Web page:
A farmer holds soybeans from the previous season’s crop at his farm in southern Minnesota. Most soy grown in the U.S. are conventional, herbicide-tolerant GMOs. Though regulators say GMOs are safe, health and environmental worries have persisted and companies will soon have to disclose when products have ‘bioengineered’ ingredients. (File photo by The Associated Press)

A farmer holds soybeans from the previous season’s crop at his farm in southern Minnesota. Most soy grown in the U.S. are conventional, herbicide-tolerant GMOs. Though regulators say GMOs are safe, health and environmental worries have persisted and companies will soon have to disclose when products have ‘bioengineered’ ingredients. (File photo by The Associated Press)

Gardening: Learn all about GMO, GE in Canada

When the term GMO (Genetically Modified Organism) first became part of people’s vocabulary it alluded to scientists altering genes of both plants and animals to get desired traits. The incorrect definition spread due to public interest groups pushing back against modified organisms. People with no idea of what a GMO product was, were anti-GMO.

Public backlash against GMO went so far that some garden centres felt compelled to note on the back of their bedding-out tag, that their products were GMO free. Seed companies placed it on their packages or their seed stands. Why? To counter the suggestion that there is something wrong with their product.

Misinformation on what does and doesn’t constitute GMO abounds. The definition of Genetically Modified Organism, falls under BioTechnology. BioTechnology covers everything from the traditional breeding programs; selective breeding, conventional breeding as well as genetically engineering. In other words, all food, unless harvested in the wild fall under the classification of GMO.

When people save seed for the next year, they save seeds from the plants with the best tasting produce, which is selective breeding.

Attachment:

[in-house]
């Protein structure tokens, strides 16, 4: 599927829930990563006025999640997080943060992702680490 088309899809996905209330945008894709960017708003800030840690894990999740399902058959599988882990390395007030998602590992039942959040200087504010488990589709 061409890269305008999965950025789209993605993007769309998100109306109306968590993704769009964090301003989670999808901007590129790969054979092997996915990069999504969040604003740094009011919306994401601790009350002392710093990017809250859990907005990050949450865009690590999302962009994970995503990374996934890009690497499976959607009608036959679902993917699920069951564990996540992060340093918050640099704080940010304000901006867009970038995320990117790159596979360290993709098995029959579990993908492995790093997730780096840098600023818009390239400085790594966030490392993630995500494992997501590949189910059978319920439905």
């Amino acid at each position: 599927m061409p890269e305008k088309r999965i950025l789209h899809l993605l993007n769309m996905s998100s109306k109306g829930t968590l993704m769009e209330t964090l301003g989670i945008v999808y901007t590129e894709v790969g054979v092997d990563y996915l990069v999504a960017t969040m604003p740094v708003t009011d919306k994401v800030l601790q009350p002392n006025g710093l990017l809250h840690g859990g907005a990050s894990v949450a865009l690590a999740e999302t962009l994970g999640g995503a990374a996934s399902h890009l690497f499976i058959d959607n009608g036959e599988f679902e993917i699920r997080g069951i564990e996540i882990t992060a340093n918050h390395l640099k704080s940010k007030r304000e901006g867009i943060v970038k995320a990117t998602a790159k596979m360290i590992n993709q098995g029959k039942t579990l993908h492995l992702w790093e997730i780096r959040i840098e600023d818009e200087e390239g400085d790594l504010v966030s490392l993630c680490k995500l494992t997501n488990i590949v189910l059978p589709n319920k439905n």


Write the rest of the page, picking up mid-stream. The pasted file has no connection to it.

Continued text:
Conventional breeding is where males and females are selected for specific traits and placed together. Scientists do it to get better tasting tomatoes and farmers do it to get better quality animals. It has been done to create new plants and new breeds of animals. All are considered to be a Genetically Modified Organism.

Modern biotechnology includes genetic engineering, fusion and fermentation methods. Genetic Engineering (GE) is where a gene has either been added, removed or their sequence changed within an organism.

Transgenic organisms have a gene added. The gene added is often one that will make the organism more resistant to specific insects or diseases.

Mutagenesis organisms do not have any genes added or removed, the order of the genes are changed. The changes can be passed down to its offspring.

In Genetic Engineering, the structure of an organism’s DNA is changed either through a cut and paste method where new genes are added or removed.

While cut and paste is also used for plants, change in the DNA is also made possible with the use of a particle gun. The new desired DNA is loaded on small metal particles that are then fired into the plant cells where they will be incorporated.

Seeds that have been Genetically Engineered can be bought through some seed houses but it isn’t the norm. The companies that sell GE seeds are upfront listing them as BioTech and the description contains information on the plant’s enhancement. Expect to pay more for GE seeds.

For those that are interested in looking deeper into GMO, GE in Canada, Canada Food Inspection Agency has pages of information. They list every Genetically Engineered food that is available in Canada and the modification.

Go online at: inspection.canada.ca/plant-varieties/plants-with-novel-traits/general-public/overview/eng/1337827503752/1337827590597

What does this mean to the home grower? All the seeds that are available are GMO. A few varieties of GE seeds are available but they are not readily available.

Buy, plant and enjoy.

Linda Tomlinson has gardened in Central Alberta for over 30 Years. She can be reached at your_garden@hotmail.com.